Chromium removal from tannery wastewater by electrocoagulation: Optimization and sludge characterization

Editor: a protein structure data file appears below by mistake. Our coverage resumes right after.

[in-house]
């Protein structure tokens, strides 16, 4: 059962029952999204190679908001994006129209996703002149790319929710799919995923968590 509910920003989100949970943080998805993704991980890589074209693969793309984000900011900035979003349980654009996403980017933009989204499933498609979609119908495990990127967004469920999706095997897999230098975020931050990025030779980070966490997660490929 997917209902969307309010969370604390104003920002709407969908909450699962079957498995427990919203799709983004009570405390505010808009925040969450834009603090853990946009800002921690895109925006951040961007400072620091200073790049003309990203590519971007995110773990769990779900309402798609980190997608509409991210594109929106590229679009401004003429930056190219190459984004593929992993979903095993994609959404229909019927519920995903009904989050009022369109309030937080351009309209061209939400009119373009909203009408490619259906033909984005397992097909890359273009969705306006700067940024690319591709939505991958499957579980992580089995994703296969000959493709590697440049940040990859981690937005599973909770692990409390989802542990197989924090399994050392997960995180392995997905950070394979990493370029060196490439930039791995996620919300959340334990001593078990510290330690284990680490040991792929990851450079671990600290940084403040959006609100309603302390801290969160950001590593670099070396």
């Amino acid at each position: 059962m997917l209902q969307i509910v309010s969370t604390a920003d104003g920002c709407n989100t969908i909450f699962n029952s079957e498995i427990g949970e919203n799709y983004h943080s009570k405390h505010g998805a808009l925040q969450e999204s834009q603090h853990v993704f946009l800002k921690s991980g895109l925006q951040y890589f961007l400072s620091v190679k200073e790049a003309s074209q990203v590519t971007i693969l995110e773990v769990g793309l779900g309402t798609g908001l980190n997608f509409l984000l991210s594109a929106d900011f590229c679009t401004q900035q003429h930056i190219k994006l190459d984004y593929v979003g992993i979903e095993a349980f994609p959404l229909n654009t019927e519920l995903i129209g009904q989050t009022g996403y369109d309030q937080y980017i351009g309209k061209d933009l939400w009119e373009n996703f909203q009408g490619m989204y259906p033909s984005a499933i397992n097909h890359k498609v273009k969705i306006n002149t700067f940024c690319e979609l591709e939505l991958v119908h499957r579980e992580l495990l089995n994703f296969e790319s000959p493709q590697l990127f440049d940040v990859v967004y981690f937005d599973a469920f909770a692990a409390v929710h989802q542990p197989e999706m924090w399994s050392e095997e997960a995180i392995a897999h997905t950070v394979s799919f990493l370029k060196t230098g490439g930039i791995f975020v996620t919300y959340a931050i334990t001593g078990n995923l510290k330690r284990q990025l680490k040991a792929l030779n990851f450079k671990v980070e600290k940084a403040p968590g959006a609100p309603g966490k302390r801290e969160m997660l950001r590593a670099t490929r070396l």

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The treatment of tannery effluent is of great interest as it contains a complexmixture ofpollutants, primarily chromium. The disposal of this wastewater can have adverse effects on the environment and aquatic life, which is an emerging problemfor the environment. In this work, electrocoagulation is used to remove chromium from real tannery wastewater, focusing on performance optimization and sludge characterization. Electrocoagulation experiments were conducted using an electrochemical cell with iron electrodes immersed in a specific volume of tannery wastewater. Operating parameters, such as the initial chromium concentration, pH and current density as well as power consumption were evaluated to determine optimum chromium removal. The optimizationwas performed using Response Surface Methodology combined with central composite design. Analysis of variance (ANOVA) was used to determine the response, residual, probability, 3D surface and contour plots. The maximum chromium removal was 100% at the optimum values of 13 mA/cm2, 7 and 750 ppm for current density, pH and concentration, respectively.